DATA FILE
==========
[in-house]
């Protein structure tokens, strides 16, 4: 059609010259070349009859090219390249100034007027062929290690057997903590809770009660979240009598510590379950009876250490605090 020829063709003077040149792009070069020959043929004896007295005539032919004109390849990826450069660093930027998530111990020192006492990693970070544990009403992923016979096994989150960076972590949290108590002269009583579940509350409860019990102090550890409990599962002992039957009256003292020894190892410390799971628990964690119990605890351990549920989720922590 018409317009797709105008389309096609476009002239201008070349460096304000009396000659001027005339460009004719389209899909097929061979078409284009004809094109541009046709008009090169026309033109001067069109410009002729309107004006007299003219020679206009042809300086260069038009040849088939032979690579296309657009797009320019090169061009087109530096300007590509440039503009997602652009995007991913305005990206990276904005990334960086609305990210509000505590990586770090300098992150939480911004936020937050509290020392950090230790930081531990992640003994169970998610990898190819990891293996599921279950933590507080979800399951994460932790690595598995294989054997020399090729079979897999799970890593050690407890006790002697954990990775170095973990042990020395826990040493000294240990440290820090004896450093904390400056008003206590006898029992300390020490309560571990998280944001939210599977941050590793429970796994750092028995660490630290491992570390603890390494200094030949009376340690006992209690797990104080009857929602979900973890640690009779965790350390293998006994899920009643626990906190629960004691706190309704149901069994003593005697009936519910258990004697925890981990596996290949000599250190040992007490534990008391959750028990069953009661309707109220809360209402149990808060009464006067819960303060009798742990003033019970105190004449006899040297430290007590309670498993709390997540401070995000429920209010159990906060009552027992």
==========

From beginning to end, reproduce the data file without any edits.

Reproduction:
[in-house]
């Protein structure tokens, strides 16, 4: 059609010259070349009859090219390249100034007027062929290690057997903590809770009660979240009598510590379950009876250490605090 020829063709003077040149792009070069020959043929004896007295005539032919004109390849990826450069660093930027998530111990020192006492990693970070544990009403992923016979096994989150960076972590949290108590002269009583579940509350409860019990102090550890409990599962002992039957009256003292020894190892410390799971628990964690119990605890351990549920989720922590 018409317009797709105008389309096609476009002239201008070349460096304000009396000659001027005339460009004719389209899909097929061979078409284009004809094109541009046709008009090169026309033109001067069109410009002729309107004006007299003219020679206009042809300086260069038009040849088939032979690579296309657009797009320019090169061009087109530096300007590509440039503009997602652009995007991913305005990206990276904005990334960086609305990210509000505590990586770090300098992150939480911004936020937050509290020392950090230790930081531990992640003994169970998610990898190819990891293996599921279950933590507080979800399951994460932790690595598995294989054997020399090729079979897999799970890593050690407890006790002697954990990775170095973990042990020395826990040493000294240990440290820090004896450093904390400056008003206590006898029992300390020490309560571990998280944001939210599977941050590793429970796994750092028995660490630290491992570390603890390494200094030949009376340690006992209690797990104080009857929602979900973890640690009779965790350390293998006994899920009643626990906190629960004691706190309704149901069994003593005697009936519910258990004697925890981990596996290949000599250190040992007490534990008391959750028990069953009661309707109220809360209402149990808060009464006067819960303060009798742990003033019970105190004449006899040297430290007590309670498993709390997540401070995000429920209010159990906060009552027992």